Need Help With an HR Question? Then Maybe You Should Ask ThinkHR

If you’ve spent much time in the workplace, you know this is true: HR is the place managers and employees turn when they have workplace questions to be answered or problems to be resolved.

Yes, HR is expected to be the fount of knowledge, the one place in an organization where any workplace question can get answered. But, what happens when HR needs help with the answer, or perhaps, just a second-opinion before they respond?

Perhaps that’s where TLNT can help.

A place to quickly get an HR question answered

Starting today, we’re launching a partnership with ThinkHR, a company that “provides expert, practical Human Resources guidance and information,” as they say on their website.

They also say that: “So much information is published and produced.. and everybody hopes they find the right information at the right time to solve their needs … ThinkHR takes hope out of the process and delivers the right answers, right now.”

You’ll be seeing ThinkHR banners on a number of the posts here at TLNT, and they’ll be distinctive because they will include a box where you can type in a question about a workplace issue. Here’s what you’ll get from the service:

ThinkHR offers an innovative on-demand resource that provides access to live experts. Our experts have access to our proprietary HR Answerbase of 100,000+ questions and answers and 300+ data feeds of content. ThinkHR is the best solution to discover answers to questions, enabling business owners, managers, and HR professionals to stay current with regulatory compliance and “best practice” principles and be more informed, effective, and efficient with their time.”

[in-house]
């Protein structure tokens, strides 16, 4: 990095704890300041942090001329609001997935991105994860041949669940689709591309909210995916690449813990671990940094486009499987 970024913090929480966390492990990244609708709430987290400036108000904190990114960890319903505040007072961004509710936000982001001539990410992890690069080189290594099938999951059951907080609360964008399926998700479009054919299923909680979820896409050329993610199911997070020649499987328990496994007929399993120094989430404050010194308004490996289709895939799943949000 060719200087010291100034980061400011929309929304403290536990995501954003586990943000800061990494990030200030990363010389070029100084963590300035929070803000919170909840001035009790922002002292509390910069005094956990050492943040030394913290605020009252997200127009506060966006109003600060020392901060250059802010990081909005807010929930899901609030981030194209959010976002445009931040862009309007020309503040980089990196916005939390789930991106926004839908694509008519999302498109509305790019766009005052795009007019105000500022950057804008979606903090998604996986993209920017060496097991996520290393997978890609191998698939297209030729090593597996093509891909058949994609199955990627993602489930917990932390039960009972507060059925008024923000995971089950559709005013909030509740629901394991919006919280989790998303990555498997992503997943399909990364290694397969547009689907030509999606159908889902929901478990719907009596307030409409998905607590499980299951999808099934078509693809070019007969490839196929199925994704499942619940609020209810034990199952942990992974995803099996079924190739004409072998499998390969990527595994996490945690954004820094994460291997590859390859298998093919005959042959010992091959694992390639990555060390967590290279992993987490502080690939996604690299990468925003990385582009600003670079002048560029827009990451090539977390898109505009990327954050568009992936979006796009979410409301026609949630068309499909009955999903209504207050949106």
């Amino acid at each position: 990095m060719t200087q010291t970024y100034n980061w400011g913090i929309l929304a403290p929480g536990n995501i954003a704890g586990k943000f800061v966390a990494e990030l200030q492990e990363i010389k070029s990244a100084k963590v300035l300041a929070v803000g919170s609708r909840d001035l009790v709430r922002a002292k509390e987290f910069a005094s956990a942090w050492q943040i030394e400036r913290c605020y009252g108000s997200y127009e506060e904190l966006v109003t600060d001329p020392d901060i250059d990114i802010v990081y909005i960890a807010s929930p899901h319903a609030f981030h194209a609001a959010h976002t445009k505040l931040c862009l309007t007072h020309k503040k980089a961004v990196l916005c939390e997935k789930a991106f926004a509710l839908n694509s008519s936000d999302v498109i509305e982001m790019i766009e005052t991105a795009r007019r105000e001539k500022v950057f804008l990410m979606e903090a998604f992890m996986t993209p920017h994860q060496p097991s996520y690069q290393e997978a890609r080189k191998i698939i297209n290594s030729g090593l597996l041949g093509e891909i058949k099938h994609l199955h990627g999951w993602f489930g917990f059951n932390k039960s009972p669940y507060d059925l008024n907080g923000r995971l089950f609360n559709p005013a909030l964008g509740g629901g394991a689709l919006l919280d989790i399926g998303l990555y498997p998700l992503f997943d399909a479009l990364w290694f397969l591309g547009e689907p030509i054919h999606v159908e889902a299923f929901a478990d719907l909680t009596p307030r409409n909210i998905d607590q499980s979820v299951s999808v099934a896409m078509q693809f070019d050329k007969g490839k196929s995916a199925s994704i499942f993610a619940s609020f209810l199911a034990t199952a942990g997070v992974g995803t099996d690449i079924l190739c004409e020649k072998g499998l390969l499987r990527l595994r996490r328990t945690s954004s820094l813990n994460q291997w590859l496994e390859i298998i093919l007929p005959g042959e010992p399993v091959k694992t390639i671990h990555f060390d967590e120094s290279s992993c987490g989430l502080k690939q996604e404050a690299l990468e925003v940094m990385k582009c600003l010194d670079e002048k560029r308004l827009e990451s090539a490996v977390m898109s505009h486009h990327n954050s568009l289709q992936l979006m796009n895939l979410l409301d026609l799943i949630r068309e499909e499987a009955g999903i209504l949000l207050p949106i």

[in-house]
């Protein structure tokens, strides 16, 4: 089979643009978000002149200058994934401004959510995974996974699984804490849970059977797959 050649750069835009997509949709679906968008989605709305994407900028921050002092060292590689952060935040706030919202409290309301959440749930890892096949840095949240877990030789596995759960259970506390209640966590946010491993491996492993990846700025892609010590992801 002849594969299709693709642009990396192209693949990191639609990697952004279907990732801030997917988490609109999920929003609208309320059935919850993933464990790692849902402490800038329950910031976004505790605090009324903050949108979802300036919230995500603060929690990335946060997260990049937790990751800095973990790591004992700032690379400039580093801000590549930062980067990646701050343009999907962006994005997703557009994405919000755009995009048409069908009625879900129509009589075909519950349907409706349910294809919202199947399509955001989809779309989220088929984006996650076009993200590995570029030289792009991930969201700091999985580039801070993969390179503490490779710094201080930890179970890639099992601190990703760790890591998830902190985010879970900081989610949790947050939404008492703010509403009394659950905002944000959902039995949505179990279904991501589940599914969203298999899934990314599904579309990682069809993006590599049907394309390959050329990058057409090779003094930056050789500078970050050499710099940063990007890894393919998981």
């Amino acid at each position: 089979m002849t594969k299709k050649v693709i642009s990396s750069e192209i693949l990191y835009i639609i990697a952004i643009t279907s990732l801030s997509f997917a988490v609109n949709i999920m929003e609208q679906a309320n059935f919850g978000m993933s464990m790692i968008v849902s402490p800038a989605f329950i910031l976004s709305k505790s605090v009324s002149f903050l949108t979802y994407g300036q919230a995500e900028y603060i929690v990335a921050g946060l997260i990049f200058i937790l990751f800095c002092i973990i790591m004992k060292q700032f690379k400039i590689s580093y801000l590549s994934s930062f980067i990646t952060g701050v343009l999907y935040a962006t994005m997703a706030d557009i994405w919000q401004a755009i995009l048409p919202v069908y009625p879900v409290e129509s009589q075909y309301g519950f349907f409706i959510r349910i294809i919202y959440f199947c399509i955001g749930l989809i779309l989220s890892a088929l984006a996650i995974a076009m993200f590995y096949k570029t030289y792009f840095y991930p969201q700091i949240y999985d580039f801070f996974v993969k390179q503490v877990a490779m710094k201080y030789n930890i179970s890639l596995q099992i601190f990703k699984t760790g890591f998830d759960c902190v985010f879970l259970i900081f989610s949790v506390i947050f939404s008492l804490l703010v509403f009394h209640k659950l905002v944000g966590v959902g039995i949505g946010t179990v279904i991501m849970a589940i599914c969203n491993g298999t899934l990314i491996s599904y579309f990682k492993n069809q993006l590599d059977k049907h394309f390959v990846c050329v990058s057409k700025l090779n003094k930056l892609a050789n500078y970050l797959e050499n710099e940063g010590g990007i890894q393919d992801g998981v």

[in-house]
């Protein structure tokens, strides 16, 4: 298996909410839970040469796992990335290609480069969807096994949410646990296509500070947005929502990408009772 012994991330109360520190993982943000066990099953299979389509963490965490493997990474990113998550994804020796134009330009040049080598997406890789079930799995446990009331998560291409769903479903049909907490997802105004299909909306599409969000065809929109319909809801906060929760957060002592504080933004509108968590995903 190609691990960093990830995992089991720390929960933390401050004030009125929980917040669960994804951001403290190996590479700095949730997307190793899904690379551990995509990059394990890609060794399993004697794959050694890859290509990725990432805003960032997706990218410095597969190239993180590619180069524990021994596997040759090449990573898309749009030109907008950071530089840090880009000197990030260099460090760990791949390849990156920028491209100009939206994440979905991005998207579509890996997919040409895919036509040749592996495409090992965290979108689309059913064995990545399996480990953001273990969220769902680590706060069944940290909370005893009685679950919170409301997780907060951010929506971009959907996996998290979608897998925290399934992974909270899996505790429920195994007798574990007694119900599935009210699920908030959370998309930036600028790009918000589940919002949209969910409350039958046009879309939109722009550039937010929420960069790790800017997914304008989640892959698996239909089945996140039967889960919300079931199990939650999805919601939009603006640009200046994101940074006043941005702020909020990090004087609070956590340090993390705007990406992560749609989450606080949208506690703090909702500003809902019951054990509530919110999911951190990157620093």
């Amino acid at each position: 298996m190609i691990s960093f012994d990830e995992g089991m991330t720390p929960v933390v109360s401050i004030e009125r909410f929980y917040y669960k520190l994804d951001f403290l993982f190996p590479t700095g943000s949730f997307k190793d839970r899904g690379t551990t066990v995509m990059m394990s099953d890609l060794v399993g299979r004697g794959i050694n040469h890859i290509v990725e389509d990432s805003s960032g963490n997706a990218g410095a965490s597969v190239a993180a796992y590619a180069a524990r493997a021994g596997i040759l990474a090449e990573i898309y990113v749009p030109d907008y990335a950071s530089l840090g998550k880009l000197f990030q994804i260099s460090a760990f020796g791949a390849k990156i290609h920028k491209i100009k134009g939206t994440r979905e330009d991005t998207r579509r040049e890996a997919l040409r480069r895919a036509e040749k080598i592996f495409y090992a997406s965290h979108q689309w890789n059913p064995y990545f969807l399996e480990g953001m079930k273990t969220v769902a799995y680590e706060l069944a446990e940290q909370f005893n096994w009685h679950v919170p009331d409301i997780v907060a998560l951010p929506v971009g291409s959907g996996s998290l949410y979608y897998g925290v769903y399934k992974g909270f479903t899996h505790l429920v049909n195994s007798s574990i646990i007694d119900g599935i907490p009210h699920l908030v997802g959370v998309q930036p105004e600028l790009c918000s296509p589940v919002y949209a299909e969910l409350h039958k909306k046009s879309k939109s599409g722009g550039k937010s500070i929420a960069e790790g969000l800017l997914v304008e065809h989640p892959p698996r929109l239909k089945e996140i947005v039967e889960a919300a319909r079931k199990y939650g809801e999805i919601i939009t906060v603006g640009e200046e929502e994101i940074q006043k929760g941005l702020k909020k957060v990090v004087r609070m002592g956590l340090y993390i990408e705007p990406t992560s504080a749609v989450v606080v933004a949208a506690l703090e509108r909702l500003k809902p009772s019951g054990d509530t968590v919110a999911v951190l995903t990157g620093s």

In other words, ThinkHR is a place where you can quickly get an HR or talent management question answered, or simply a second opinion on a workplace issue you might be dealing with.

Answers are “thoughtful, well formed and on-target”

On straightforward questions, you’ll get an email response back with an answer, but with more complex issues, ThinkHR will have one of their experts follow up with you for more information to resolve your question (you can get more specifics about the ThinkHR service here).

If you’re like me, you sometimes have HR or talent management questions you’re struggling with pop into your mind while reading the daily posts here at TLNT. The beauty of ThinkHR is that when that happens, you can simply type your question into one of the Think HR boxes that you’ll see here at TLNT and start the process to get a quick answer.

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I asked some of the sharp HR pros who regularly contribute to TLNT to test out the ThinkHR service and give us their perspective. As one of them put it:

“The ThinkHR responses to my two questions were thoughtful, well formed and on-target … Bottom-line, I think they did a good job of responding to the two questions I posed.”

So, I urge you to give ThinkHR a try. Think of it as another resource to help you cope with the increasingly complex workplace we all face here in the second decade of the 21st century. We can all use all the help we can get.